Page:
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R2. Technology Transfer Policies Project: "Identifying Innovative Technology Transfer Policies through an Analysis of Federal Programs"


Steve Bauer

A large body of federal legislation supports research and development, technology transfer, product commercialization, business development, and job creation. With important exceptions, most federal legislation does not focus on assistive technology or the needs of people with disabilities. Federal legislation can be roughly divided into supply-side legislation and demand-side legislation. Supply-side legislation facilitates technology innovation and product development based upon this innovation. Demand-side legislation typically creates business opportunities by providing money to purchase products or by establishing regulations that require certain types of products to be purchased. Research Project 2 looks at the impact that supply-side legislation has on the availability of products in the marketplace for people with disabilities and people aging with and into disability.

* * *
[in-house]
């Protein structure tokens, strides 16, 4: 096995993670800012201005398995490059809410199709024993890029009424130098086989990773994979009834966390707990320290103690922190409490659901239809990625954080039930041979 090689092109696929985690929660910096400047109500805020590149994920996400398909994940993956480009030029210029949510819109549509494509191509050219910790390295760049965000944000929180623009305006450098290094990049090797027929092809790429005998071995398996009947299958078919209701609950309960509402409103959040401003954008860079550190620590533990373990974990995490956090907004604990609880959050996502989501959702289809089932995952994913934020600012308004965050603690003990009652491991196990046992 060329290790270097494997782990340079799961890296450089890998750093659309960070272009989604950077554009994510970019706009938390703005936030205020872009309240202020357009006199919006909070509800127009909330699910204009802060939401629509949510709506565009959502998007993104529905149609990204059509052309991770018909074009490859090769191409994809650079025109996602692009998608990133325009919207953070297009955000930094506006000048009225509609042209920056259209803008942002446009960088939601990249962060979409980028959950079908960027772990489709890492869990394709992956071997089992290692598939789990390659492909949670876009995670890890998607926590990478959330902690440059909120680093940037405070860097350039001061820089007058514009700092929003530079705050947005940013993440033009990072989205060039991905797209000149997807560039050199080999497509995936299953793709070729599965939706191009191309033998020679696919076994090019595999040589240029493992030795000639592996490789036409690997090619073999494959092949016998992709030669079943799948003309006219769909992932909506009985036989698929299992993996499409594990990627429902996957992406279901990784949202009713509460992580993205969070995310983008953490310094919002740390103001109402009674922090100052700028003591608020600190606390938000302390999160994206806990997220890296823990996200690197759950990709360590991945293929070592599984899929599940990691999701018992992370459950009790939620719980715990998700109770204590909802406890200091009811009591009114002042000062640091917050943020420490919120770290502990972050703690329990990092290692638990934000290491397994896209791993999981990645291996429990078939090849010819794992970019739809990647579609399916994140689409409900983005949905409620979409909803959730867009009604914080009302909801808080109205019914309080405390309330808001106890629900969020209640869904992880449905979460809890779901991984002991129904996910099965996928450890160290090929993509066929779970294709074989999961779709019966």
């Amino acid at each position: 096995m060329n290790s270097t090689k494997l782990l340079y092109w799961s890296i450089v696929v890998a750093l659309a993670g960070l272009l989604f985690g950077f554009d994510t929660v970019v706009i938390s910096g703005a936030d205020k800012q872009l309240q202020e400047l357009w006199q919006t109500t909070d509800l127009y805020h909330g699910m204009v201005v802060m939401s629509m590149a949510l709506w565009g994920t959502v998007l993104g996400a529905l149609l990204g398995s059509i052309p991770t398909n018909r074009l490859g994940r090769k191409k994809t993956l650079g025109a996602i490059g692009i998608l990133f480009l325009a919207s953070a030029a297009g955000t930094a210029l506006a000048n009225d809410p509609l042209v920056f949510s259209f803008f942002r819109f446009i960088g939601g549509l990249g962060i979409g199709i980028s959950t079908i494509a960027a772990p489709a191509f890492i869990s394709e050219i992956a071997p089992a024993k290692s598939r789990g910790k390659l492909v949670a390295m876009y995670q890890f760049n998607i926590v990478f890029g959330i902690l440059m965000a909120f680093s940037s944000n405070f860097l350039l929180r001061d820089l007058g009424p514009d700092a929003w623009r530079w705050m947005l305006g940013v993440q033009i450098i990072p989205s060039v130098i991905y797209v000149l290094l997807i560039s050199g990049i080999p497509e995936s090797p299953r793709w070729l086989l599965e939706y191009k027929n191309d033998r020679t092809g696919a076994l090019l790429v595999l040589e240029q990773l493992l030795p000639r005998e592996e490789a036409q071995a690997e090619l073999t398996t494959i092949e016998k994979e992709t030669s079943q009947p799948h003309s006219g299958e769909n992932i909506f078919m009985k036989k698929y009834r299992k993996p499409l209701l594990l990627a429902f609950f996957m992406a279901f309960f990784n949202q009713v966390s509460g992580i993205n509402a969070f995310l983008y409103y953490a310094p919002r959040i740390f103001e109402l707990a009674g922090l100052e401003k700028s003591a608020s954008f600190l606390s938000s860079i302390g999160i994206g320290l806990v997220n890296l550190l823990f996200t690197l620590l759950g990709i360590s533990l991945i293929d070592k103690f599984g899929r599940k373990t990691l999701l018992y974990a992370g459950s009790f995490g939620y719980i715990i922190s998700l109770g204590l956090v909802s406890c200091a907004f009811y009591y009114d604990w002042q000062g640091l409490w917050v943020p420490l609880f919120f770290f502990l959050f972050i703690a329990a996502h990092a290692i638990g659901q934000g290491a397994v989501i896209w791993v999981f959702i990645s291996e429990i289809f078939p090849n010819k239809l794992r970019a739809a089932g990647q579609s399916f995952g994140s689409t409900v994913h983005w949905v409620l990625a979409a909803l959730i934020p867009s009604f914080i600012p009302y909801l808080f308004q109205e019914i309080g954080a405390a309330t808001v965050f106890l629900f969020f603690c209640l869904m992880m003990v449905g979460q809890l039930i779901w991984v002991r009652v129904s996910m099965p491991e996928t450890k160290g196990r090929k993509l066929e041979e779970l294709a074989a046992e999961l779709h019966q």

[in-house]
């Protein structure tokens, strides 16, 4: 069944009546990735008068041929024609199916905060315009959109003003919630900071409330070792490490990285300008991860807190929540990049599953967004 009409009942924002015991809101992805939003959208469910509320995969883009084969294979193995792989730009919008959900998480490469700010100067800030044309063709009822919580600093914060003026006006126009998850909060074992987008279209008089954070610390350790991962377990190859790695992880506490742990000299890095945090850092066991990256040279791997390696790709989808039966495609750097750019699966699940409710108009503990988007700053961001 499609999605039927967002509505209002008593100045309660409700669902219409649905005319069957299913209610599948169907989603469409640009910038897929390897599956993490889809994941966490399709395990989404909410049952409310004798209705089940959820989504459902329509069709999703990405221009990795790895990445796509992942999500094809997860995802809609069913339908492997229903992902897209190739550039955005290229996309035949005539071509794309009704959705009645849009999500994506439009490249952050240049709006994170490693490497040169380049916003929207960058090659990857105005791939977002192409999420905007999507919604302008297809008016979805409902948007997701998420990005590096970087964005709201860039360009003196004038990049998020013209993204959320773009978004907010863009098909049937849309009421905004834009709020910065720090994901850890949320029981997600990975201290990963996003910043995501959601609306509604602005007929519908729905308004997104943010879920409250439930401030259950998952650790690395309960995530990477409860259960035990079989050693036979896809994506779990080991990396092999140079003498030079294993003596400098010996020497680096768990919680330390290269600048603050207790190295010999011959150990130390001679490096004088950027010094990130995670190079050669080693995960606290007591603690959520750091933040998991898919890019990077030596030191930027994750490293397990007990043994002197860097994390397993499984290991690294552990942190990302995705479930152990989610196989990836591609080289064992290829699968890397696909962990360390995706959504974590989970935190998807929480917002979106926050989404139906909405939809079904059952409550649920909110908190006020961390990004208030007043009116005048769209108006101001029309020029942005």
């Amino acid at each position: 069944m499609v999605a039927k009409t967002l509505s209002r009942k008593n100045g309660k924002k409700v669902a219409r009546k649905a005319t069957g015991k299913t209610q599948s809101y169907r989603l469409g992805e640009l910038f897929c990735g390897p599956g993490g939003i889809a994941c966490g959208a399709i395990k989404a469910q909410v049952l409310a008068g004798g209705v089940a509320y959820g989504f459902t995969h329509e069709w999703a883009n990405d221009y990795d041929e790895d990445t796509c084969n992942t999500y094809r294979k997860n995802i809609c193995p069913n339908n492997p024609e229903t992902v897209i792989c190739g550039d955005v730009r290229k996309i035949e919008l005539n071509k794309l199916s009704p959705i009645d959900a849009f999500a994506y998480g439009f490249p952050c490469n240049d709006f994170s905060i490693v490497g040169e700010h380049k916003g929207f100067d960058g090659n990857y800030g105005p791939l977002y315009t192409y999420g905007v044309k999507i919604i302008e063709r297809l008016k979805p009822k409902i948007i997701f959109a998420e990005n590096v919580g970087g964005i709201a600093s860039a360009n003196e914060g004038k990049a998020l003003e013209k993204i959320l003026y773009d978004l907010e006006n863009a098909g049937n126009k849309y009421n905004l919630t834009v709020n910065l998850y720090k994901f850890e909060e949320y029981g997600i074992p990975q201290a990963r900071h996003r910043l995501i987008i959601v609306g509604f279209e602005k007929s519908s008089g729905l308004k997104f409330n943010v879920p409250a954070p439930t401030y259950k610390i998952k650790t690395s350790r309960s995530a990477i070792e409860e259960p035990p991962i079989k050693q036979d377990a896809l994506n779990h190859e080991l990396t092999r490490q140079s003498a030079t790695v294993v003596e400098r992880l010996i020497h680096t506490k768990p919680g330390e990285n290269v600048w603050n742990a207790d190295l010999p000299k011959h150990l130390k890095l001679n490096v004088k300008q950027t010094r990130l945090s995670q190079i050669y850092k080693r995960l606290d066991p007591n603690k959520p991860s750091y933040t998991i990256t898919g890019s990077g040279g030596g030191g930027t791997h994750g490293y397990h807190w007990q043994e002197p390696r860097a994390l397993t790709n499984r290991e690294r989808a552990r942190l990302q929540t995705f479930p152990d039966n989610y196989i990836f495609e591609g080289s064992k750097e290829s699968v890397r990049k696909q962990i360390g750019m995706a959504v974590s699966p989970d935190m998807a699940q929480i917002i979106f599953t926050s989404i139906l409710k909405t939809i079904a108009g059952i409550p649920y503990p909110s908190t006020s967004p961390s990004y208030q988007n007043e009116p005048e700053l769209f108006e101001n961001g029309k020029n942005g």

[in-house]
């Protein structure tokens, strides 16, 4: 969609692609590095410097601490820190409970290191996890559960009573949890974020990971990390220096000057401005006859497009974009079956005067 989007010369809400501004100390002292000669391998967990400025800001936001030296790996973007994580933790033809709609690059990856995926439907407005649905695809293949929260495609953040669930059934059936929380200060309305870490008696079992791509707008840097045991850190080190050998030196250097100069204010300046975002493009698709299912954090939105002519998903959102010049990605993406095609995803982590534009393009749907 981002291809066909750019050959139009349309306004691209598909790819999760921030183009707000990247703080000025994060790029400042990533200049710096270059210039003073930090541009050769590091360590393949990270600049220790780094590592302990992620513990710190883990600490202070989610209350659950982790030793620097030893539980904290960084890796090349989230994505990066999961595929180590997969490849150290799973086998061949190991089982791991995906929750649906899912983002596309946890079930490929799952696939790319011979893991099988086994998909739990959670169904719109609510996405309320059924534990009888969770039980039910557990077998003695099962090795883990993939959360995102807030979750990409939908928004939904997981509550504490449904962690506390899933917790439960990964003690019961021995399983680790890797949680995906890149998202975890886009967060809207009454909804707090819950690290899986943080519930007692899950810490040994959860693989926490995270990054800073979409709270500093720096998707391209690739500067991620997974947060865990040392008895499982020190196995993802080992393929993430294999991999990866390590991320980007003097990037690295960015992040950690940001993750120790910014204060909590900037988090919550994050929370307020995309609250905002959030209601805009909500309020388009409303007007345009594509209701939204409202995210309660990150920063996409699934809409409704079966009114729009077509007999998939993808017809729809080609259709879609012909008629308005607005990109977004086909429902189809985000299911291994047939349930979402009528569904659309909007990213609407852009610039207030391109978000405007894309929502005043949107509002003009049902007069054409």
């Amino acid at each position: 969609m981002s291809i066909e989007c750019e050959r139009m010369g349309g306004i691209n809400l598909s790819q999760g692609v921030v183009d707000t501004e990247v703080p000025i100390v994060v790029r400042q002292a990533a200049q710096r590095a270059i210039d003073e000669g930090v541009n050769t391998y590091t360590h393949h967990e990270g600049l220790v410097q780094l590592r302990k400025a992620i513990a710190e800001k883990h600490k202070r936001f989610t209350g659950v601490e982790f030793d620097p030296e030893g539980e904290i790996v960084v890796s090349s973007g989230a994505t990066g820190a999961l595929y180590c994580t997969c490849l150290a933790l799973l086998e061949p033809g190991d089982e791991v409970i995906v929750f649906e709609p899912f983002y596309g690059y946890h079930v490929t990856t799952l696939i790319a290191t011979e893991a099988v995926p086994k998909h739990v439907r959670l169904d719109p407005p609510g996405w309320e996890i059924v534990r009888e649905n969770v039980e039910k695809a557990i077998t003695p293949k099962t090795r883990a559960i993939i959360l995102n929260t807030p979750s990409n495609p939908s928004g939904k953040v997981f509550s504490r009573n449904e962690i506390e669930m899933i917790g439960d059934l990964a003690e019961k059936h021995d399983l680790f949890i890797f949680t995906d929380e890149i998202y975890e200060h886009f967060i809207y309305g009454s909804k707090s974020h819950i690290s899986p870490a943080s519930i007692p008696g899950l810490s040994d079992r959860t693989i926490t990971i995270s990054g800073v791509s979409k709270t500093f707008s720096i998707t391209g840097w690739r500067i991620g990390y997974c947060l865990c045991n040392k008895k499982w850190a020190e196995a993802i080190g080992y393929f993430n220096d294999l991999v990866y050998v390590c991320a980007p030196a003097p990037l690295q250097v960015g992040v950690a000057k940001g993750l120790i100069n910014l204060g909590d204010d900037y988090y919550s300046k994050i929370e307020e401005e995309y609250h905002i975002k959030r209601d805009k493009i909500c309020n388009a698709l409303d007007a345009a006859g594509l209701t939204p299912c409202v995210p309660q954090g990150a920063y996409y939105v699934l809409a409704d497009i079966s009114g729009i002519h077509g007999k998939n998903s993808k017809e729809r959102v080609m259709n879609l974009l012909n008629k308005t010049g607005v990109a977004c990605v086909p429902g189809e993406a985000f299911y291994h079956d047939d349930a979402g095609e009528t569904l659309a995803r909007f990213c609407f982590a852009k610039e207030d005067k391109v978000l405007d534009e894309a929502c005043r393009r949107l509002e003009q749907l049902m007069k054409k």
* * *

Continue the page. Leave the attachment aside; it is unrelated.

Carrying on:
In Research Project 2, the impact of six programs linked to federal supply-side legislation are evaluated. The central question to be answered is "What impact does each program (and by implication the parent federal legislation) have on the availability of assistive technology in the marketplace?" The six programs to be evaluated include: 1) SBIR; 2) STTR; 3) university-based technology licensing; 4) federal laboratory-based technology licensing; 5) federal laboratory CRADA; and 6) the RERC on Technology Transfer.


Steve Bauer, T2RERC Principal Investigator
Wendy Strobel, Demand Pull Project Manager

External Advisor:

Dr. Pallavoor Vaidyanathan, Assistant Vice-President of Research
Office of Research, Central Florida University
124-43 Research Parkway; Orlando, FL 32826

Project Staff:

Jennifer Flagg, Market Analyst
Jennifer M. Brace, Graduate Research Assistant

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